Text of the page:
Life itself exists only by a modicum of organization, achieved and transmitted through a world of change: the momentum of such organization first creates a difference between good and evil, or gives them meaning at all. Thus the core of life is always hereditary, steadfast, and classical; the margin of barbarism and blind adventure round it may be as wide as you will, and in some wild hearts the love of this fluid margin may be keen, as might be any other loose passion. But to preach barbarism as the only good, in ignorance or hatred of the possible perfection of every natural thing, was a scandal: a belated Calvinism that remained fanatical after ceasing to be Christian. And there was a further circumstance which made this attitude particularly odious to me. This romantic love of evil was not thoroughgoing: wilfulness and disorder were to reign only in spiritual matters; in government and industry, even in natural science, all was to be order and mechanical progress. Thus the absence of a positive religion and of a legislation, like that of the ancients, intended to be rational and final, was very far from liberating the spirit for higher flights: on the contrary, it opened the door to the pervasive tyranny of the world over the soul. And no wonder: a soul rebellious to its moral heritage is too weak to reach any firm definition of its inner life. It will feel lost and empty unless it summons the random labours of the contemporary world to fill and to enslave it. It must let mechanical and civic achievements reconcile it to its own moral confusion and triviality.
It was in this state of mind that I went to Germany to continue the study of philosophy . . . .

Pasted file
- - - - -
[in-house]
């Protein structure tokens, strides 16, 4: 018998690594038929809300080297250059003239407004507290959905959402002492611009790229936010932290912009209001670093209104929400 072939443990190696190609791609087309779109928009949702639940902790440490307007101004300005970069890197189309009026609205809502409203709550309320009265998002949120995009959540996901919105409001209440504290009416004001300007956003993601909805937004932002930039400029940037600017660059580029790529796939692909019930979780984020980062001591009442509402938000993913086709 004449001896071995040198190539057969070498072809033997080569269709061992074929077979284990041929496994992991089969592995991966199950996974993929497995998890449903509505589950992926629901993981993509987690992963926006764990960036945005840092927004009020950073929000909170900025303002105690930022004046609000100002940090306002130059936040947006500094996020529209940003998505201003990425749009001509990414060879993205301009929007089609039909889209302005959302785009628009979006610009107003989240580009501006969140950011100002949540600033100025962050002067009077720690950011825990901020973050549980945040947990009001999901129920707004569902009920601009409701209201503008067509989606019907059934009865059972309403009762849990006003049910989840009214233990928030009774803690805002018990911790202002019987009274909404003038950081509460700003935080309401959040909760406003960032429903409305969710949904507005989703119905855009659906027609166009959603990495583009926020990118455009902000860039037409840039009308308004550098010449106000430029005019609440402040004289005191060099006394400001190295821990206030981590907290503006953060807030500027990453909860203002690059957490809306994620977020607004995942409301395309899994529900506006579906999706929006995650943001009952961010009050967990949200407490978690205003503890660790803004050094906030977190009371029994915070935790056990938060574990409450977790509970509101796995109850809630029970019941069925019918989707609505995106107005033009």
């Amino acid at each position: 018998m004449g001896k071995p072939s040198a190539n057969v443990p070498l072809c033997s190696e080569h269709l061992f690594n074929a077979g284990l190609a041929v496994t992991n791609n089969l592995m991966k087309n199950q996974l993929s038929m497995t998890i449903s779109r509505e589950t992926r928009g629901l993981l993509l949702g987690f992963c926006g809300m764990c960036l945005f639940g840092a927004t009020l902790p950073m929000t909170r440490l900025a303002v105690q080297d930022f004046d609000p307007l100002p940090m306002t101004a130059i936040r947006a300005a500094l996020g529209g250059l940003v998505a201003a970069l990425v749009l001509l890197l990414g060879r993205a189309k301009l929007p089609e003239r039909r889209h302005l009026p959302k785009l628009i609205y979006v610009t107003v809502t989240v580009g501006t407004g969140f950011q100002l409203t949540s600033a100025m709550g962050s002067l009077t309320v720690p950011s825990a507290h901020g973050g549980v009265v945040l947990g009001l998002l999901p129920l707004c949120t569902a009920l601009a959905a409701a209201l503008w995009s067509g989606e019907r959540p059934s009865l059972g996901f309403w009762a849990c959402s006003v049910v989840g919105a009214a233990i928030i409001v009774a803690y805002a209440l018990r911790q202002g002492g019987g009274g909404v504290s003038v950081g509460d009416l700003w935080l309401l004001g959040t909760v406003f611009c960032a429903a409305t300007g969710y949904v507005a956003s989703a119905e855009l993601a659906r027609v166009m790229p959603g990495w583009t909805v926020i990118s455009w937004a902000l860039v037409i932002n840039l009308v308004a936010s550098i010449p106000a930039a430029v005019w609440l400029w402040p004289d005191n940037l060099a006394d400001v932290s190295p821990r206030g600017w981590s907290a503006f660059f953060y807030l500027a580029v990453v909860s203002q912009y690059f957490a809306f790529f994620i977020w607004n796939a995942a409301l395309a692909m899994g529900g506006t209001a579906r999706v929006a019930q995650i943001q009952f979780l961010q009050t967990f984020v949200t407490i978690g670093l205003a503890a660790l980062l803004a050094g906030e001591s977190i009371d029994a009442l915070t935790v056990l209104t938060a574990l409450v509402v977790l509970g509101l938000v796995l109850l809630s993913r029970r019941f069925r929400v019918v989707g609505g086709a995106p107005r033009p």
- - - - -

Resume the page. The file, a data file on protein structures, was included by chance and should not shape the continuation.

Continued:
[F]or if in other respects Protestant sentiment often seems to me rather a religious cloak for worldliness, as to the nature of faith it seems to me admirable and profound. For whereas faith among Catholics (except for the mystics) means intellectual assent to traditional dogmas, among Protestants it means an unspoken and sacrificial trust in an unfathomable power . . . .
In strictness one might say that the ultimate Protestant ideal is to have no outward or specific religion at allno priests, churches, theology, Scripture or Sabbath, and indeed, no God. This position has not been reached by most Protestants, but I think that the nearer they come to it the more Protestant they are. It is the position of the great German idealists, who have brought the Protestant spirit to its perfect and most speculative expression.
The honest effort of this school [empirical critics of knowledge] is to stick to the obvious and to discard all dogmatism and fiction: it is the stout spirit of Protestantism applied to logic. The obvious, they think at first, is the factsevents and things in the world of practice . . . .
Number of quotations (including supressed): 16